In winter, staying warm has a lot to do with the coat, but it's also all about the accessories. I love hats in general, but in winter they are not optional as far as I'm concerned. I had ordered 1.5 yards of the velveteen in case I did need it for the facings, so I had plenty left to play with when my frilled coat was done. I was a little concerned it might end up too matchy matchy, but I had to go ahead and make some velveteen hats.
First up was the cloche from Saturday Night Hat. I previously made the newsboy. Although I still have and wear the hat, I wasn't crazy about the pattern as it was a little too puffy. The cloche looked like a good, standard pattern with no weird issues. I liked that the lining peeks out a little and thought it was a good opportunity to bring one of the lining tie silks into the mix.
The cloche is made of six identical panels. All patterns in Saturday Night Hat are one size and drafted for a 23 inch head. I shrank the pattern on the copy machine to fit my 21.5" head, but in measuring the pattern (seam allowances are conveniently marked) I realized I would do better with the original pattern and slightly larger seam allowances on a few of the panels.
I used the striped tie silk for the lining, as I didn't have enough of the paisley tie silk. I thought the stripes might be fun with the panels. They are fine but I think to make a cute striped hat using this pattern the panels would need to be cut on the bias in alternating directions. I used the lining to test the fit on the pattern.
The fit just needed a little bit of tweaking for circumference, but I found the hat to be drafted a little short. The narrowest part that should fit snugly around the forehead is a little high up on the head. This is similar to the issue I had with the newsboy--the hat must be worn very high on the head to have the right visual effect. For next time I have altered the pattern to add half an inch to the length about 3.5 inches from the top of the pattern piece, which should put the hat more firmly on my head.
I decorated it with a little bow and a button. The hat is quite cute, but not very useful as a winter hat because of the length issue. It does nothing for the ears and feels very insecure sitting so high on the head. A small puff of wind would blow it away. I think this is a better design for a Spring and Summer sun hat (with a slightly longer brim) than a Fall/Winter warmth hat.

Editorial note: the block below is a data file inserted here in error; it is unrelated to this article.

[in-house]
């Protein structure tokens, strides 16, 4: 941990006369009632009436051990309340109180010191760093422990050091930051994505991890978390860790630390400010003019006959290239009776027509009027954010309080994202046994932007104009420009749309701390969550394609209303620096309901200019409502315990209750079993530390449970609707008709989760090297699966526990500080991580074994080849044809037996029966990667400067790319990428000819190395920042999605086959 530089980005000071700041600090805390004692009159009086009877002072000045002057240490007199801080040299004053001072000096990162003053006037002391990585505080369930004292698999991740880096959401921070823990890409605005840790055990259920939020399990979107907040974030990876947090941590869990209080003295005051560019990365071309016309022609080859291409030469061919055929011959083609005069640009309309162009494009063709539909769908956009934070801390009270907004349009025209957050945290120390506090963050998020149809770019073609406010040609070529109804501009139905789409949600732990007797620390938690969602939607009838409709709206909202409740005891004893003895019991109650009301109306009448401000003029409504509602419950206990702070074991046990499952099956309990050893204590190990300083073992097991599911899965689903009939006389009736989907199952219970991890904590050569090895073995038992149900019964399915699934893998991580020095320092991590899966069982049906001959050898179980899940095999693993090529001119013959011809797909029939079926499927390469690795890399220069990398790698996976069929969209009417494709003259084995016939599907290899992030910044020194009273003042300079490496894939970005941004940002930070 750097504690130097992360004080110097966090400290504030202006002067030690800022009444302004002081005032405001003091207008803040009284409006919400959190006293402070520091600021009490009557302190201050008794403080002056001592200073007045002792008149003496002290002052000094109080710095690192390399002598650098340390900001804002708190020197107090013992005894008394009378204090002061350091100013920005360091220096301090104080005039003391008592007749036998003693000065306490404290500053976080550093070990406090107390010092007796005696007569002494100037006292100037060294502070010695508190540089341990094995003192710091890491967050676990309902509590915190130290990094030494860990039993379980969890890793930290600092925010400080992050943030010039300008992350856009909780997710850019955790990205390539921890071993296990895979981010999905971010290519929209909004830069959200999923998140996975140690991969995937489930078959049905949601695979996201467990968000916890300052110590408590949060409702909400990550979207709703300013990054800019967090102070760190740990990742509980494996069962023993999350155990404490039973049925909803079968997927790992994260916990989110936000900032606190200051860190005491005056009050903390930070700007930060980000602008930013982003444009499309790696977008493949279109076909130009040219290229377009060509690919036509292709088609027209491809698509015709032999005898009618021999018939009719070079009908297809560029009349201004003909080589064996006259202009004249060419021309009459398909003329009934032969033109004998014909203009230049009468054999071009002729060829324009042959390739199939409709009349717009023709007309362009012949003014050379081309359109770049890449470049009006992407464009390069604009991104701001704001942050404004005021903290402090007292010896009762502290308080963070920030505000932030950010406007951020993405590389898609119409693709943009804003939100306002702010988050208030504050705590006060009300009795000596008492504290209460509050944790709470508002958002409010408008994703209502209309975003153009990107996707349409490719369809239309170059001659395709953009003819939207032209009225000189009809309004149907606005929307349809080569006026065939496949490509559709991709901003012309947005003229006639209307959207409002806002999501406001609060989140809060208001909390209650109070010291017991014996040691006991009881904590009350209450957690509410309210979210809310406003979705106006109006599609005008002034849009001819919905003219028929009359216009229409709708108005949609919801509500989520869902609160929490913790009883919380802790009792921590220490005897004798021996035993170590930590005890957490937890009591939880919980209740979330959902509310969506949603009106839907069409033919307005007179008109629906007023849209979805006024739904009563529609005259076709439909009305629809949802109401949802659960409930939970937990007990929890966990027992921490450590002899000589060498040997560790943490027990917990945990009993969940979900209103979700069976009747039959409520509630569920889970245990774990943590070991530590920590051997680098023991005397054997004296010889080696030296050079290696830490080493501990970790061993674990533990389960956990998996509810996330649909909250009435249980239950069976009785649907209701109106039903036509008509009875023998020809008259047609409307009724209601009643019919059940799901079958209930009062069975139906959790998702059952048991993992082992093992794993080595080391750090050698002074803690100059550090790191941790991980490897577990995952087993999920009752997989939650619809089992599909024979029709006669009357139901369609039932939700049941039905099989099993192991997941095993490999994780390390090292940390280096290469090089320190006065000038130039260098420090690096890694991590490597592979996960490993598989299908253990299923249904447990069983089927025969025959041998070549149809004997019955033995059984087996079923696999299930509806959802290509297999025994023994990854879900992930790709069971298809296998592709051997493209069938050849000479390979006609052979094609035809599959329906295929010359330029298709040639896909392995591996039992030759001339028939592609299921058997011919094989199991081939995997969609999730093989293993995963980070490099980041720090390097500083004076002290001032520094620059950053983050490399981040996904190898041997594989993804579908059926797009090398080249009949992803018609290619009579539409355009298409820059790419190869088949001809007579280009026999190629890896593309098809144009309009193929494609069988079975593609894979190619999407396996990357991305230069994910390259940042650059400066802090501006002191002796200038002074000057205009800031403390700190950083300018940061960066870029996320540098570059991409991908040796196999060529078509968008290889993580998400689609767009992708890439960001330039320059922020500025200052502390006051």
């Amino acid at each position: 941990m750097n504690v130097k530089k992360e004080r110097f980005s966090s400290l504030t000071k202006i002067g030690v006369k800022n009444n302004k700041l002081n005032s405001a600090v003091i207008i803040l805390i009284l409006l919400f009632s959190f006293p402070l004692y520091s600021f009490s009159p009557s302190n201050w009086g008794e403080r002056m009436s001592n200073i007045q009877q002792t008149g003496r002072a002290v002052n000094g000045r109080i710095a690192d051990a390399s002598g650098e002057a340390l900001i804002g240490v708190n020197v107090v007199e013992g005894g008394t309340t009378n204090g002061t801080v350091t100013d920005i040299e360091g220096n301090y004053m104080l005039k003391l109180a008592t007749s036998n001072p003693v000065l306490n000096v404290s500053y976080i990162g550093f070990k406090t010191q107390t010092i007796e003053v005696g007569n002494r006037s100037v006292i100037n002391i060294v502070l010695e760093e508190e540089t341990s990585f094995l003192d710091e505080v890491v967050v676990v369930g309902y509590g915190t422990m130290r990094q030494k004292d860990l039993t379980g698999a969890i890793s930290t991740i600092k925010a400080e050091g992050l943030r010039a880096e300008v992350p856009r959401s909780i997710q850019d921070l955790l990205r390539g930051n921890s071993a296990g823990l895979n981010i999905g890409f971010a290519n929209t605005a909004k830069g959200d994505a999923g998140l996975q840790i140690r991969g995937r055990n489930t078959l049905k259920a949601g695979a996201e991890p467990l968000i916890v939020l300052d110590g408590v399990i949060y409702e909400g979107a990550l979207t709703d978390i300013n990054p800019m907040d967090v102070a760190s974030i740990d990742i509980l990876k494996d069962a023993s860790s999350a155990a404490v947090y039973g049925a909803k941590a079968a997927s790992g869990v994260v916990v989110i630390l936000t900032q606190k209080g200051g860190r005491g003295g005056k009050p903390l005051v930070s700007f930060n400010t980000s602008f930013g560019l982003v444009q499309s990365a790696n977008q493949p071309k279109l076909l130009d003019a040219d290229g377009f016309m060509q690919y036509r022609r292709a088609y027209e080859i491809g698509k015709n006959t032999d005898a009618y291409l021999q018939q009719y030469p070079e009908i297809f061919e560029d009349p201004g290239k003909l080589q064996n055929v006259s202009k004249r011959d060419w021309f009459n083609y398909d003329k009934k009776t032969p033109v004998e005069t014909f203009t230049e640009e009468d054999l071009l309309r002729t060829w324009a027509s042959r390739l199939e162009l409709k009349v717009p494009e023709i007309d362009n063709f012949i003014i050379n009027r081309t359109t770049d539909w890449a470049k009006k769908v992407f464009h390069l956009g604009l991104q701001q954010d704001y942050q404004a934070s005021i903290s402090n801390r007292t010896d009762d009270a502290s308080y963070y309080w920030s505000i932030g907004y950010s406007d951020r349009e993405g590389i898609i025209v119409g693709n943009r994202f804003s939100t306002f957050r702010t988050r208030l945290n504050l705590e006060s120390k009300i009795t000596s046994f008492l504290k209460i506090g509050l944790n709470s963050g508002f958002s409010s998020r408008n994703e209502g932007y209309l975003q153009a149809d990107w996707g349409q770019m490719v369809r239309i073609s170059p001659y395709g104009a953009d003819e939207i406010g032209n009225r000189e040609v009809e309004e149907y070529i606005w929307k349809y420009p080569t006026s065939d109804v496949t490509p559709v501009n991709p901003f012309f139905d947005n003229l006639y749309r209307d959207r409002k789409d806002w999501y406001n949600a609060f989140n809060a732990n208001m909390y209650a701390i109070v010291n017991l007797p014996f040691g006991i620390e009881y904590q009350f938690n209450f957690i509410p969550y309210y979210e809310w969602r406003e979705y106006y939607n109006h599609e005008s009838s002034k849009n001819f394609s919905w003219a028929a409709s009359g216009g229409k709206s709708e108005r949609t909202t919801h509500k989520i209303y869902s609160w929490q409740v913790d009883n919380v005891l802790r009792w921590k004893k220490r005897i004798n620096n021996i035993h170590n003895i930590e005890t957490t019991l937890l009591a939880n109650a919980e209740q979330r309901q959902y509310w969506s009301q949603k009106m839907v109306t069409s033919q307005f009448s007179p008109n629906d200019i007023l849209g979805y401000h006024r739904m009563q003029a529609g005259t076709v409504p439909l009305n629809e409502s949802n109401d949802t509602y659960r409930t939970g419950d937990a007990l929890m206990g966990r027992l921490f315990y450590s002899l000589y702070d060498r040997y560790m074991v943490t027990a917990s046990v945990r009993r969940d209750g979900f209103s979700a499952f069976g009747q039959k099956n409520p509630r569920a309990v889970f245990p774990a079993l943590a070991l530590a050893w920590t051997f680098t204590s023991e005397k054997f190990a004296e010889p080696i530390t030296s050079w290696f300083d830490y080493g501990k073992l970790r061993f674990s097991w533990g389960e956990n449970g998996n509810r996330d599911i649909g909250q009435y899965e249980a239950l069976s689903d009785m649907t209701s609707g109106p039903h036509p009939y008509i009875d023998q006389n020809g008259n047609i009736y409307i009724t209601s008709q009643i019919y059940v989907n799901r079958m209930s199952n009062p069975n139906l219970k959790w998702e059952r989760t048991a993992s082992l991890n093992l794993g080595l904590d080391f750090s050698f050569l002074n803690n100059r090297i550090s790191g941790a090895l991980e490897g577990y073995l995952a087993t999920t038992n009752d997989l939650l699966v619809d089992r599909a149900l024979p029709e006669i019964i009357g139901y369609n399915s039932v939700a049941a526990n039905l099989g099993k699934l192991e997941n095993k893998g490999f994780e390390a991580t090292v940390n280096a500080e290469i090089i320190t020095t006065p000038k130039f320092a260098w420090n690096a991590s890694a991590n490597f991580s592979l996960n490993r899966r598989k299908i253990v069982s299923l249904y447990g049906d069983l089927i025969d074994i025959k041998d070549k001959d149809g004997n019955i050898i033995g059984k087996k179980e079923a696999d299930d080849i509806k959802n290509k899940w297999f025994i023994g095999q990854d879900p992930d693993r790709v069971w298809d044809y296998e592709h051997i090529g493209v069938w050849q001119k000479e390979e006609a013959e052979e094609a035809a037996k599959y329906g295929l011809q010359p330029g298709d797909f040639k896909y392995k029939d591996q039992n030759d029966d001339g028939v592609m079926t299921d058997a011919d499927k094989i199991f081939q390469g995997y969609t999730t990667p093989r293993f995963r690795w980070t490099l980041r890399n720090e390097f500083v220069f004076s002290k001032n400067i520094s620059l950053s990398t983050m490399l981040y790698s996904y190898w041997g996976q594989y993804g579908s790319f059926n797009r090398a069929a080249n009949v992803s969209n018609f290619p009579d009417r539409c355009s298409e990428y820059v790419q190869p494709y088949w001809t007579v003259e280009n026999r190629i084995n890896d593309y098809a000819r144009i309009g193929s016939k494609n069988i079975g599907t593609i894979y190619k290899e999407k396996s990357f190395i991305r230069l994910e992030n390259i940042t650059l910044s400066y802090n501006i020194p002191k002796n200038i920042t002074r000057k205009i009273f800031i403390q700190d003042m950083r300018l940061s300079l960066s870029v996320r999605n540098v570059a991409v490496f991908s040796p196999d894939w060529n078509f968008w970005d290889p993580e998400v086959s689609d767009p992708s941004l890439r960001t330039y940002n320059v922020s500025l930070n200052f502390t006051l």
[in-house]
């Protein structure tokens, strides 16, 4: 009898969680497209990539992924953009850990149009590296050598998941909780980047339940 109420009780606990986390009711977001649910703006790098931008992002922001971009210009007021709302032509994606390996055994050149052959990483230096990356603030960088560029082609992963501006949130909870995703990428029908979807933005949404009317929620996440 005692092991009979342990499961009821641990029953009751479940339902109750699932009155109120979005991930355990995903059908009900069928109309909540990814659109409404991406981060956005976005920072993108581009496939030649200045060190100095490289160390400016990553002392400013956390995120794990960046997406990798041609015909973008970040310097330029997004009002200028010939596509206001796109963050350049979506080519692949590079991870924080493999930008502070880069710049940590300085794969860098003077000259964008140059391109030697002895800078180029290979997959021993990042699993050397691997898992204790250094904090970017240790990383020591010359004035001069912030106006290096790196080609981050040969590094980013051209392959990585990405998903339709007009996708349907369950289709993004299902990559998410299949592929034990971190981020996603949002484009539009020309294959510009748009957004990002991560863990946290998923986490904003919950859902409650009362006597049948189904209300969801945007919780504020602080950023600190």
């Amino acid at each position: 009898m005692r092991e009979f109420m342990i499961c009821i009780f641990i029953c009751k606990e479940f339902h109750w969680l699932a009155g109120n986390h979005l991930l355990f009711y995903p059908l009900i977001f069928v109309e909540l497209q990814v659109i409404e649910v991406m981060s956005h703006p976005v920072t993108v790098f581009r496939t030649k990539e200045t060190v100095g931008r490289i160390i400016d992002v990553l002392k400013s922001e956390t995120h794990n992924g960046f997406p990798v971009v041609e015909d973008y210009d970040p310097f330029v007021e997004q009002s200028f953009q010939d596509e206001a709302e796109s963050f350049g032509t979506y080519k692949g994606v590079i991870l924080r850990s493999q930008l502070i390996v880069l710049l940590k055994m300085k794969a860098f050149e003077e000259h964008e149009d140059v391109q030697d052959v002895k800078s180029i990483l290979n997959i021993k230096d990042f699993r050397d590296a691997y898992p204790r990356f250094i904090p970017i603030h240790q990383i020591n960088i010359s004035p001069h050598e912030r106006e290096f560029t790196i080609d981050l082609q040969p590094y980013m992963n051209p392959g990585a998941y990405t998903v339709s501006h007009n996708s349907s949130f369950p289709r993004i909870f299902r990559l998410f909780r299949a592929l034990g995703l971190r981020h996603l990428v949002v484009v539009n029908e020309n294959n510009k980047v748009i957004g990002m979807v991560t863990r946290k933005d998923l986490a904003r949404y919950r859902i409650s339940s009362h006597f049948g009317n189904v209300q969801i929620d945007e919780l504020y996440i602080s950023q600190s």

All the Saturday Night Hat photos are here and the cloche pattern review is here.
The insecurity of the cloche was not a problem, as I had actually planned to make two hats!
Neighborhood Gal published a great tutorial for a beret back in December. The beret seems to be the hat this season. It's not a craze like the newsboy was, but I think of all the winter hats I see there are more berets than any other one style. Unlike Beangirl, I have had a longstanding love affair with the beret. My dad purchased a classic red beret at Disneyland (he grew up in LA) as a teenager that I rediscovered in high school. I named it Pierre and wore it all the time. I bought myself a classic red beret in Paris, just because. So the tutorial got me thinking about a beret, and a velveteen beret seems just about perfect.
The instructions are very clear, though I am math challenged. At first I ended up drawing a circle so huge it would have covered me to the shoulders. I really don't know how that happened, or why I didn't notice how big it was until I was done. I think it had to do with using a piece of tissue paper, a pin, and a pencil as a compass. It's really not an ideal setup.
Visit the tutorial, but basically you draw a circle the size of your head and then another circle with the radius of the circle the size of your head plus another 2.5 inches (including seam allowance). I tried 3 but it was too much. You cut two of the larger circles of fabric and from one of them you cut out the circle the size of your head, minus seam allowance.
Determining where to draw the seam allowance required me to think a little--normally you draw the seam allowance on the outside of the seam line, but for this project you draw the seam allowance inside the seam line--i.e., the small circle you cut out of the center of one of your large circles will actually be smaller than the size of your head by its seam allowance.
In the photo you see my pattern pieces. There is the large circle (cut 2). Then you see my reference piece that shows my head circumference. You can see that I originally cut this piece out with the seam allowance on the outside before thinking about how it would actually work. The top-most circle is the actual circle I cut out of one of the large circles with the seam allowance inside my head circumference mark.
I started by constructing the hat and the lining. Then I placed the lining inside the hat and serged the edges together. You can see I used some of the leftover silk from my McCall 5579 4th of July kimono-style dress.
As is my normal practice binding an edge, I first pinned the band to the inside of the hat and sewed in place.
Once the first pass is sewn, you then fold the band over to the outside, fold under the raw edge, pin in place, and topstitch. This is so much easier than the traditional way pattern instructions advise, of pinning the binding first to the outside, then turning to the inside and engaging in a nerve-wracking stitch in the ditch situation from the outside in which you do not catch the underside of the binding half the time. Here, I topstitched rather than stitched in the ditch because I liked the look.
And voila! So easy! I sewed on two buttons as decoration. I get a ton of compliments on the hat, even more than on the coat! Considering that I spent 3 weeks on one and about 1 hour on the other, it seems a little unfair. `-)
All photos of the beret project are here and the beret pattern review is here.
Manequim magazine August 2014
5 hours ago